JUDICIAL REFORMS. [To THE EDITOR OF THE " - SPECTATOR.I SIR,—Your article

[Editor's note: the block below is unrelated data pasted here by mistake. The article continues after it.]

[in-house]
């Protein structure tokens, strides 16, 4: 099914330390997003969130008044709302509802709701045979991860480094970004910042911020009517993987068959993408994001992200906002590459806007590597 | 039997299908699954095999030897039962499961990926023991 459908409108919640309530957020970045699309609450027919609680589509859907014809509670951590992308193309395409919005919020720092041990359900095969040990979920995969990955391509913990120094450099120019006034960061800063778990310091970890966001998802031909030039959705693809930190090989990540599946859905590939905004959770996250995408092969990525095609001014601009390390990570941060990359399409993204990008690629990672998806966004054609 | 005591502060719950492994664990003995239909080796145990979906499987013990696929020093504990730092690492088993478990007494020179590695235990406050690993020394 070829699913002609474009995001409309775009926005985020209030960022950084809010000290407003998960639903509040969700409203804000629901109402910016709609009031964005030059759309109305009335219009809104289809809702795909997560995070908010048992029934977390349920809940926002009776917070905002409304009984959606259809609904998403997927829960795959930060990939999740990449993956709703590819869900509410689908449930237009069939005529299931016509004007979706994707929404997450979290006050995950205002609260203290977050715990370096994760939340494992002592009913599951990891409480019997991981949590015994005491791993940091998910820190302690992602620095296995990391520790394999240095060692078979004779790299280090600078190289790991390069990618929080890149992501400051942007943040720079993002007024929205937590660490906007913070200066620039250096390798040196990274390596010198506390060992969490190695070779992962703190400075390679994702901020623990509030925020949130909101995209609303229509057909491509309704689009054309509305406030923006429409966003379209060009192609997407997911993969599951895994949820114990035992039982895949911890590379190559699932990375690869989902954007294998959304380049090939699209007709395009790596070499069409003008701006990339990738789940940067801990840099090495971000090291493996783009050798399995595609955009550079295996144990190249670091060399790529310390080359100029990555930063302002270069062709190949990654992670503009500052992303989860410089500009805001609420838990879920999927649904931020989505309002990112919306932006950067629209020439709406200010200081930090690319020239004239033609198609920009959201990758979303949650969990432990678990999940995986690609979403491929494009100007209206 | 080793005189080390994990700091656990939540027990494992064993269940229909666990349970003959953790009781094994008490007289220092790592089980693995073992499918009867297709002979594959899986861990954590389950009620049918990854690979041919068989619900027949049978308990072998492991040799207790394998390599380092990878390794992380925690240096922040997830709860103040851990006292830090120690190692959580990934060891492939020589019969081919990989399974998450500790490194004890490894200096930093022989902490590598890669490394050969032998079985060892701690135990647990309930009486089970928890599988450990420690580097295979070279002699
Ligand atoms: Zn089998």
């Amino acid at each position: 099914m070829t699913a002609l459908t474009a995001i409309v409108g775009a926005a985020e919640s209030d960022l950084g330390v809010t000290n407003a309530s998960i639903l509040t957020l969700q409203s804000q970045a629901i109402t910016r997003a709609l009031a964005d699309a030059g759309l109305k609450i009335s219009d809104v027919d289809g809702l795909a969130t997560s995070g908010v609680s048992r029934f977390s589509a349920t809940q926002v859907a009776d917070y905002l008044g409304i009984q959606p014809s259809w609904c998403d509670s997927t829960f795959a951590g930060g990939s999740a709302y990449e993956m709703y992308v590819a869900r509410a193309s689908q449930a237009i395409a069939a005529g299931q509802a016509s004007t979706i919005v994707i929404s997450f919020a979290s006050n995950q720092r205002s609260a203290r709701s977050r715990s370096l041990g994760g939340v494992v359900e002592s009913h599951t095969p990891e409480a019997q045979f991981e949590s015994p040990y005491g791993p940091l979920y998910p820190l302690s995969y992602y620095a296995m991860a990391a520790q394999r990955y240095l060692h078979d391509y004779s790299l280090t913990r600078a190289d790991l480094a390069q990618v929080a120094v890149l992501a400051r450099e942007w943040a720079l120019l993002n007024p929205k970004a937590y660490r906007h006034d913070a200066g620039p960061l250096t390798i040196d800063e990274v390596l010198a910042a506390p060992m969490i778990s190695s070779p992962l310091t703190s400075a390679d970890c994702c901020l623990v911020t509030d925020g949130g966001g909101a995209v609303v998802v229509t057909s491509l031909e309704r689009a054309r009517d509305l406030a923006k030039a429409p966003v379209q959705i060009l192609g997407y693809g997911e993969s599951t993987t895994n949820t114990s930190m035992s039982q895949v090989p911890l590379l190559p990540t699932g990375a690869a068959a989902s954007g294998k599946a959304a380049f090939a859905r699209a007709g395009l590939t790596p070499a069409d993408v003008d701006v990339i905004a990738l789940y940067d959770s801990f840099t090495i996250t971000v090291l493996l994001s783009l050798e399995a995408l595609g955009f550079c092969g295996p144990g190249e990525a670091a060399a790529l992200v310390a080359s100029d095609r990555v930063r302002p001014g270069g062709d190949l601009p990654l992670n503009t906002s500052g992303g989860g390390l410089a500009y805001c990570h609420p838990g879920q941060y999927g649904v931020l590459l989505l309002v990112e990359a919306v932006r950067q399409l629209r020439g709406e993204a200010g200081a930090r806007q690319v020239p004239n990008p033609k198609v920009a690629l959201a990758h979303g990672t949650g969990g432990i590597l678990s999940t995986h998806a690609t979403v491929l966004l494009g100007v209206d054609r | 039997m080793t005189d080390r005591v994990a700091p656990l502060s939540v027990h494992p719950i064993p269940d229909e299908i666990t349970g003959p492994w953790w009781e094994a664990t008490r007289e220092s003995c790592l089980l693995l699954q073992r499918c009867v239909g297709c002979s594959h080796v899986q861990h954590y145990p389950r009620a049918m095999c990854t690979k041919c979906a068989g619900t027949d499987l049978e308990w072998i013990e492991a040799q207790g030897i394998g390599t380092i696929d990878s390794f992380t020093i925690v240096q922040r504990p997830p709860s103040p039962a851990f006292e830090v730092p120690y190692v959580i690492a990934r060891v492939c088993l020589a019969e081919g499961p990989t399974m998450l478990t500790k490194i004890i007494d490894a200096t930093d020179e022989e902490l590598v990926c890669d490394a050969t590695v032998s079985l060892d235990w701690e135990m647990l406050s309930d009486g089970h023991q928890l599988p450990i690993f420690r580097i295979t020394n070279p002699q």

on the above subject in last week's Spectator gives expression to views which are now almost universally held on the points in question. To the oft-repeated complaints of the Judges that important legal business is stopped while they are perambulating the country, the true answer is, as you maintain, that the remedy is obvious. Let the jurisdiction of the inferior Courts be enlarged. I speak with considerable ex- perience, both of the Assizes and the Quarter-Sessions, and can safely assert that, with very few exceptions, the Court of Quarter-Sessions is quite competent to embrace the whole of the ordinary criminal business now transacted at the Assizes. The distinction between burglary and house-breaking is purely artificial. Arson is an offence proved without much difficulty, and punished without great severity, unless under exceptional circumstances ; and the attempts to commit many serious crimes which are triable at Quarter-Sessions are often quite as difficult to unravel as the crimes them- selves, which are only triable at the Assizes. This question of the enlargement of the jurisdiction of the inferior Courts is viewed with favour by the majority of the Judges ; and though in such matters English opinion moves slowly, yet the day is probably not far distant when some such course will be adopted. The appointment of paid legal Chairmen of Quarter- Sessions, though possibly looming in the distance, raises rather a large question, into which I will not now enter, but confine myself to expressing a conviction that the Quarter-Sessions, even as now constituted, could relieve the over-worked Judges, and satisfy the requirements of justice.—I am, Sir, &c., A CHAIRMAN OF QUARTER-SESSIONS.